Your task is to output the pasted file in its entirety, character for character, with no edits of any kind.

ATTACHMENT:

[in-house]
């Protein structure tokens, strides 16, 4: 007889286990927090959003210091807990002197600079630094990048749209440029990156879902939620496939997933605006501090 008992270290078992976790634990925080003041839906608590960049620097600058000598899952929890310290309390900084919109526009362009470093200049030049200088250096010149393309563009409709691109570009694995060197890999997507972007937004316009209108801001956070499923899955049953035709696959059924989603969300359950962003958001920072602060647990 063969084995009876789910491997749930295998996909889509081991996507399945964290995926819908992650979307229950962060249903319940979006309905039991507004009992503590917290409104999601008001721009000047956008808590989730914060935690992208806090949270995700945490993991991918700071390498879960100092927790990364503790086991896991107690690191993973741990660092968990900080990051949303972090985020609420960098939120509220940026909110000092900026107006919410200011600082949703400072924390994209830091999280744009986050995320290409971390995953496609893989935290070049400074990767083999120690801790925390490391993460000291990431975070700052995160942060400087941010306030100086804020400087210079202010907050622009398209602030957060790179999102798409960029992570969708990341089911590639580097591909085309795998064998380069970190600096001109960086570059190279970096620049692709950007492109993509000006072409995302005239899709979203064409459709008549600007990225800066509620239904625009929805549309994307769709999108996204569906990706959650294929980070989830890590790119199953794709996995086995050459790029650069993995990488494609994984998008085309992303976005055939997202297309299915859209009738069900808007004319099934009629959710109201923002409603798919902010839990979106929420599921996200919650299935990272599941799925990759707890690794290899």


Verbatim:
[in-house]
């Protein structure tokens, strides 16, 4: 007889286990927090959003210091807990002197600079630094990048749209440029990156879902939620496939997933605006501090 008992270290078992976790634990925080003041839906608590960049620097600058000598899952929890310290309390900084919109526009362009470093200049030049200088250096010149393309563009409709691109570009694995060197890999997507972007937004316009209108801001956070499923899955049953035709696959059924989603969300359950962003958001920072602060647990 063969084995009876789910491997749930295998996909889509081991996507399945964290995926819908992650979307229950962060249903319940979006309905039991507004009992503590917290409104999601008001721009000047956008808590989730914060935690992208806090949270995700945490993991991918700071390498879960100092927790990364503790086991896991107690690191993973741990660092968990900080990051949303972090985020609420960098939120509220940026909110000092900026107006919410200011600082949703400072924390994209830091999280744009986050995320290409971390995953496609893989935290070049400074990767083999120690801790925390490391993460000291990431975070700052995160942060400087941010306030100086804020400087210079202010907050622009398209602030957060790179999102798409960029992570969708990341089911590639580097591909085309795998064998380069970190600096001109960086570059190279970096620049692709950007492109993509000006072409995302005239899709979203064409459709008549600007990225800066509620239904625009929805549309994307769709999108996204569906990706959650294929980070989830890590790119199953794709996995086995050459790029650069993995990488494609994984998008085309992303976005055939997202297309299915859209009738069900808007004319099934009629959710109201923002409603798919902010839990979106929420599921996200919650299935990272599941799925990759707890690794290899």